Trauma support for school children
Teachers will be given extra tools to support the mental wellbeing of children
Image credit: Scottish Government
School children are being helped to cope with the effects of adversity and trauma through a new resource looking at developing confidence and resilience.
The health and wellbeing curricular resource has been developed by Education Scotland.
Called the Compassionate and Connected Classroom, it is designed to help upper primary children deal with challenges and adversity by developing their confidence, resilience, compassion and empathy.
It forms part of a wider set of materials that includes a professional learning resource to support practitioners’ understanding of adversity and trauma.
HM Chief Inspector Gayle Gorman, who launched the resource, said: “Trauma and adversity can both have a major impact on children’s wellbeing and mental health.
“That’s why this resource has been designed to specifically support the mental wellbeing of children and to build teacher confidence in exploring these issues with children.
“The key to the successful implementation of this resource is the role of the teacher in creating a positive ethos and culture of respect and trust in the class.
“Children affected by trauma may be resistant to opening up to others and this has to be noticed, understood and respected.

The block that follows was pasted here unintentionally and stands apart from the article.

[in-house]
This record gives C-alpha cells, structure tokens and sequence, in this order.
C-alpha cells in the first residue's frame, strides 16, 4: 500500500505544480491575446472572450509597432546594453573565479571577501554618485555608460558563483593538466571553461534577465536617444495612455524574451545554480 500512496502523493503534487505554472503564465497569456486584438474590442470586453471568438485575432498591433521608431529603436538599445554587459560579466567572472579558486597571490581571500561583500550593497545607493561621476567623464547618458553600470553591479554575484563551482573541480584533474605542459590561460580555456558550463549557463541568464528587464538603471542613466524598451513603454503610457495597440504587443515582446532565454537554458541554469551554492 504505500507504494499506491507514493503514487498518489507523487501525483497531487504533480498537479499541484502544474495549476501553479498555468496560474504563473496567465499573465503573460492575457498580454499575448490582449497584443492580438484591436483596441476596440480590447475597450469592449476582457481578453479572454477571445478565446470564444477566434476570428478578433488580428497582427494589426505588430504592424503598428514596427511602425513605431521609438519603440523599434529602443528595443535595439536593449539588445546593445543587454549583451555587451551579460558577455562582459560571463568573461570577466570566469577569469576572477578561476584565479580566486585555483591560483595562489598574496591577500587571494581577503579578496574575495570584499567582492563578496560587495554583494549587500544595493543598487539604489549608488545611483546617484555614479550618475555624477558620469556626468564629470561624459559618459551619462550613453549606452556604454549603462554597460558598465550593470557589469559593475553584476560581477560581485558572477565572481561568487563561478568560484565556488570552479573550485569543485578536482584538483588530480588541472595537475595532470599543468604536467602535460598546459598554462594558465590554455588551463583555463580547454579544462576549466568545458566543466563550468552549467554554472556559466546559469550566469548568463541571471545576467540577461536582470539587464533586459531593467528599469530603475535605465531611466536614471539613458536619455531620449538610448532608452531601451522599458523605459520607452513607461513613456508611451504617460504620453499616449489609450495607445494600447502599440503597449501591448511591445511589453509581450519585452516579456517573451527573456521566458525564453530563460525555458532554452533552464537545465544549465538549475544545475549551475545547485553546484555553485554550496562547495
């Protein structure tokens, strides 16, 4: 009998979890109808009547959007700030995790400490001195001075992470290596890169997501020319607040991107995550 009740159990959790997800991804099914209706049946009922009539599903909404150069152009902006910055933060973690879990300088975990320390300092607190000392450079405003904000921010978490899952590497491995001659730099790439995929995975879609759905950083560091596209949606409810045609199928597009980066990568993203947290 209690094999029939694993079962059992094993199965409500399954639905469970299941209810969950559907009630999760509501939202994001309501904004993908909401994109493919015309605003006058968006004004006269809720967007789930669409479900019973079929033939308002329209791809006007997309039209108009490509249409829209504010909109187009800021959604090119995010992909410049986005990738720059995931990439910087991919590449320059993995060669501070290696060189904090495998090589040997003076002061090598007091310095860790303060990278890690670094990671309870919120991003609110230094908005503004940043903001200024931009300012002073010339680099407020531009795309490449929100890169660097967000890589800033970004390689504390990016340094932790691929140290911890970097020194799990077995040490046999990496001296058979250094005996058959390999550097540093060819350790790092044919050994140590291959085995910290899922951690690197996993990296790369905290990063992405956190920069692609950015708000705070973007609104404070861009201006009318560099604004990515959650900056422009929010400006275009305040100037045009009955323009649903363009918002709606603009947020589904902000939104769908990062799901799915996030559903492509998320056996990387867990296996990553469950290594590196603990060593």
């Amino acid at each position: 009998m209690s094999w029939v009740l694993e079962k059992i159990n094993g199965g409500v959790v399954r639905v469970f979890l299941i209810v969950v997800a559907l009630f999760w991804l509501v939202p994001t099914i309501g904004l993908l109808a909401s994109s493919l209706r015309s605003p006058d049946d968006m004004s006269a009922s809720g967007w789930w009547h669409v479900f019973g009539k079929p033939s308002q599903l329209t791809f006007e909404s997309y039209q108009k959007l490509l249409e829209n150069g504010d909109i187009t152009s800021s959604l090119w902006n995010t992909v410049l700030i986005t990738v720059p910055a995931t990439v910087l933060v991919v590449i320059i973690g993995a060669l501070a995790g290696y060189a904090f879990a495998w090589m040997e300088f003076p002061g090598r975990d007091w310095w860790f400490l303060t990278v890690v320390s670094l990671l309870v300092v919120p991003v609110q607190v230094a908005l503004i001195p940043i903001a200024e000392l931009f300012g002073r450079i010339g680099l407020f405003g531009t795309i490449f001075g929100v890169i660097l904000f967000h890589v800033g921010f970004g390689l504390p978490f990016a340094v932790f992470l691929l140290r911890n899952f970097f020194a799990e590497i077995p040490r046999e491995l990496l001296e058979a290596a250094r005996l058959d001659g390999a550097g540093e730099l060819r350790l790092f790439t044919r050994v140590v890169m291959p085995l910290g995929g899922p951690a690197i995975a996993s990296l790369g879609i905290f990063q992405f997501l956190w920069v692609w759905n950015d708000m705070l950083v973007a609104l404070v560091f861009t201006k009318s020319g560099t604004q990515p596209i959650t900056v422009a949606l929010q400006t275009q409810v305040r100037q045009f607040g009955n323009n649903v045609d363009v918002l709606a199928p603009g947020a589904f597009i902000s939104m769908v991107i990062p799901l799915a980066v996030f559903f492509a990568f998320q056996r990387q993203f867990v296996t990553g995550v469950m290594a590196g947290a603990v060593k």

“So the willingness of the teacher to approach and engage in discussion, without judgement and with empathy and compassion, is crucial.”
Education Secretary John Swinney said: “This is an important addition to the suite of resources that already support local authorities and schools as they build emotional and physical wellbeing in our children and young people, creating resilience to help them manage life’s challenges.
“The Scottish Government remains committed to preventing adverse childhood experiences but where they do occur, we want to mitigate their impact and resources like this will play a pivotal role in realising this.”
Education Scotland’s education officer for inclusion Gail Nowek led the team that developed both the curricular and professional learning resources, alongside a group of practitioners from local authorities.
She said: “It’s vital that children are supported to think about the impact of trauma on themselves and their classmates, and how they can support one another.
“They will be helped to develop an understanding that adversity and trauma can happen to anyone, and that this can impact on wellbeing.
“Importantly, teachers will also be encouraged to look at what lies beneath behaviour and to support children and young people’s unmet needs which may arise as a result of adversity and trauma.’’
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